- Identification of nanomaterials with potential for damage to the environment and health
- Methodological approaches to the investigation of long-term effects
- Consideration of end-of-life aspects
- Evaluation of the public debate and characterisation of stakeholders
- Analysis of the ethical issues and application of the precautionary principle
- Presentation and assessment of the existing legal framework
- Overall interdisciplinary evaluation of the opportunities and risks
- Recommendations for further development of the regulatory framework and for the developers and manufacturers of nanomaterials/-products
The methodology for processing the working packages is based on the following approaches:
- Secondary evaluations: Desk research; Internet and literature research; analysis of the relevant specialist literature and the work of specialised bodies; plus evaluation of market forecasts and databases.
- Survey of experts; primary research methods are also used to complement the secondary evaluation. This mainly entails consultations with experts and telephone interviews with selected manufacturers.
- Methodological connection to PROSA (Product Sustainability Assessment): PROSA is a method developed by the Öko-Institut e.V. for the strategic analysis and assessment of the sustainability potential of product portfolios, products and services (cf. www.prosa.org). PROSA takes the entire life cycle into account and analyses and assesses the ecological, economic and social opportunities and risks of future development paths.
Project start: September 2011 completion | May 2013
Results and downloads
Abridged version of the study
Brand new developments of dwarfi sh proportions
Die mobile Ausstellung zu Chancen und Risiken der Nanotechnologie
Nanotechnologies: produits, promesses, préoccupations
12 et 26 octobre 2011, 18h00, Place St-François, devant l'église, à Lausanne.
- Centre for Technology Assessment TA-SWISS
- Federal Office for the Environment FOEN
TA-SWISS Project Supervisors
- Dr Emiliano Feresin, TA-SWISS. E-Mail
- Martin Möller, Institute for Applied Ecology, Öko-Institut e.V., Freiburg, Germany (project leader)
- Rita Groß, Institute for Applied Ecology, Öko-Institut e.V., Freiburg, Germany
- Andreas Hermann, Institute for Applied Ecology, Öko-Institut e.V., Freiburg, Germany
- Dr Wolfgang Luther, VDI Technology Center GmbH, Darmstadt, Germany
- Dr Norbert Malanowski, VDI Technology Center GmbH, Darmstadt, Germany
TA-SWISS Project Supervisors
- Prof em Dr Peter Gehr, University of Bern, Institute of Anatomy (Chairman of the Project Supervisors)
- Prof em Dr Ueli Aebi, Biocentre, University of Basel, Steering Committee TA-SWISS
- Dr Livia Bergamin, State Secretariat for Economic Affairs SECO, Bern
- Prof Dr Thomas Cottier, World Trade Institute, University of Bern
- Dr Ernst Furrer, Federal Office for the Environment FOEN, Bern
- PD Dr Philipp Hübner, Basel City Cantonal Laboratory, Basel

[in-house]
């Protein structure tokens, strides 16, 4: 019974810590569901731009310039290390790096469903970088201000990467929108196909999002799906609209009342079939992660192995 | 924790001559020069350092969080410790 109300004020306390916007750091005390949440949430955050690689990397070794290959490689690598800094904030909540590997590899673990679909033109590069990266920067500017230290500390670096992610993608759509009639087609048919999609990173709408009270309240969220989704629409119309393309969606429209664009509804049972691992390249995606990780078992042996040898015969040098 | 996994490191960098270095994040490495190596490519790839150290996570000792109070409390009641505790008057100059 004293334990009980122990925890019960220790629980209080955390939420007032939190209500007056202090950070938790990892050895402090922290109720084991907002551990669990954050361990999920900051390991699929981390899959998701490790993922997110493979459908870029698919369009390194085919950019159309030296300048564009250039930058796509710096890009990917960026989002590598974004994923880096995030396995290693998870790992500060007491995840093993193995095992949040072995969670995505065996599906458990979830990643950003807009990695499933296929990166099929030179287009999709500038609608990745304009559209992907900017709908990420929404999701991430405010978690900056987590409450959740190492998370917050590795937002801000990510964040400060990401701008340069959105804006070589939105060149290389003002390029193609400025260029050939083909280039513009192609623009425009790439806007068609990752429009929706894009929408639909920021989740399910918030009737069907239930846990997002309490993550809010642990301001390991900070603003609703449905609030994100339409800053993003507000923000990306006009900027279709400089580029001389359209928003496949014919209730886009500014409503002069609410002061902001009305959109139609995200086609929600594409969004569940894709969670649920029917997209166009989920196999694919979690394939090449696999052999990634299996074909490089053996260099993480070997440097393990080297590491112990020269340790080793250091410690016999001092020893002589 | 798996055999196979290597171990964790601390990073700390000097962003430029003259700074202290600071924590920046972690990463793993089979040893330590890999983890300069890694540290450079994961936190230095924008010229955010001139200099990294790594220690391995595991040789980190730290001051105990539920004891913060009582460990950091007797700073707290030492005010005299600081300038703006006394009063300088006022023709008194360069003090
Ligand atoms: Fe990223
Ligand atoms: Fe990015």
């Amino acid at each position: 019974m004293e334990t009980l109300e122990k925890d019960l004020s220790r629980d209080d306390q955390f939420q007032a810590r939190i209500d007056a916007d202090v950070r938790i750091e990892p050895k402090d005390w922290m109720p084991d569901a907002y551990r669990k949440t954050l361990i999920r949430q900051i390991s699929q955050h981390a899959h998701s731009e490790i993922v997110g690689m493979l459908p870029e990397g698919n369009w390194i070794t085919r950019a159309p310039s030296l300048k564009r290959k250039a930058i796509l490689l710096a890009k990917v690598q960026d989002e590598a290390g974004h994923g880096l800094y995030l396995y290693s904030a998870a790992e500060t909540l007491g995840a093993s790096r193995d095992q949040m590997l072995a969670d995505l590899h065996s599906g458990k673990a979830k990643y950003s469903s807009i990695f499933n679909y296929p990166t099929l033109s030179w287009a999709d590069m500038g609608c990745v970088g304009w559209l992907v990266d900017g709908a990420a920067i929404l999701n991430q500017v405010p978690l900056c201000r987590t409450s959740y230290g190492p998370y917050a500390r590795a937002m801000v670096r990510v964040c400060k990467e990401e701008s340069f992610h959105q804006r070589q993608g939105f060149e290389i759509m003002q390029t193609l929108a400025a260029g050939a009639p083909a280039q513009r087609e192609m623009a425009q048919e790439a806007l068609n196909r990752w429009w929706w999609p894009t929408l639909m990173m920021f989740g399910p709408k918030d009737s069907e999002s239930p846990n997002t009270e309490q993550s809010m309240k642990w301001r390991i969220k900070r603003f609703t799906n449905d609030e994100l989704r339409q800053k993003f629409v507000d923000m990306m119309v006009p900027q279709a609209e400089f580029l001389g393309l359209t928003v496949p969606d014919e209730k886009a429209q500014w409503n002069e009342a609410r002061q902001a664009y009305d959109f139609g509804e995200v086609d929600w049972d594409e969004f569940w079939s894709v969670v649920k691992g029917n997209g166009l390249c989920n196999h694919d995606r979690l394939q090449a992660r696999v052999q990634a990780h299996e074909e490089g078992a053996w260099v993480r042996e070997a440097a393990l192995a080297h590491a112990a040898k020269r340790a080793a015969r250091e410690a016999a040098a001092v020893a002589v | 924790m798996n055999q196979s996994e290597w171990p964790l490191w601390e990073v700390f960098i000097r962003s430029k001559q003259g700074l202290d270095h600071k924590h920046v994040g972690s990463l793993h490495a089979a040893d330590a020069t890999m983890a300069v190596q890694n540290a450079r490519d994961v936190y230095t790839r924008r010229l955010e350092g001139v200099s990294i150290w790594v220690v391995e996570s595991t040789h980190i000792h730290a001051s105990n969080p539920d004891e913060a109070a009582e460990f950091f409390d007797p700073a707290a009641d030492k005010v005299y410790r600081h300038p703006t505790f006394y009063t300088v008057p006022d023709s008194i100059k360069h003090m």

- Prof. em. Dr. Georg Karlaganis, United Nations Institute for Training and Research UNITAR, Geneva
- Huma Khamis, Fédération Romande des Consommateurs FRC, Lausanne
- Dr Katja Knauer, Federal Office for Agriculture FOAG, Bern
- Dr Karl Knop, Swiss Academy of Engineering Sciences, Bern
- Dr Franziska Meister, Wochenzeitung WOZ, science journalist, Zurich
- PD Dr Bernd Nowack, Swiss Federal Laboratories for Materials Science and Technology EMPA, Dübendorf
- PD Dr Michael Riediker, Institute of Occupational Health ITS, Epalinges-Lausanne & IOM Singapore Pte. Ltd., Singapore
- Prof Dr Kristin Schirmer, Swiss Federal Institute of Aquatic Science and Technology EAWAG, Dübendorf
- Claudia Som, Swiss Federal Laboratories for Materials Science and Technology EMPA, St. Gallen
- Dr Kaspar Schmid, State Secretariat for Economic Affairs SECO, Bern
- Dr Christoph Studer, Federal Office of Public Health FOPH, Bern
- Ariane Willemsen, lic. iur., M.A. Philosophy, Swiss Federal Ethics Committee on Non-Human Biotechnology (EKAH), Bern
NanoSafety: Risk Governance of Manufactured Nanoparticles, European Parliament, Science and Technology Options Assessment (STOA)
Nanotecnologie: opportunità, rischi e regolamentazione
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The project in brief
Many of the burgeoning number of products containing nanomaterials on the market promise great things for the environment. However, recent scientific investigations indicate that this proliferation brings potential health and environmental risks. In light of the new scientific findings, the study by TA-Swiss aims to provide an overview of commercial products containing nanomaterials and of future trends, as well as identifying linked potential opportunities and consequences related to the proliferation of such products. The study also analyses current discussion of risk management strategies and the associated need for regulation.
Project: September 2011 to May 2013
Project Mandataires: Martin Möller, Institute for Applied Ecology, Öko-Institut e.V., Freiburg, Germany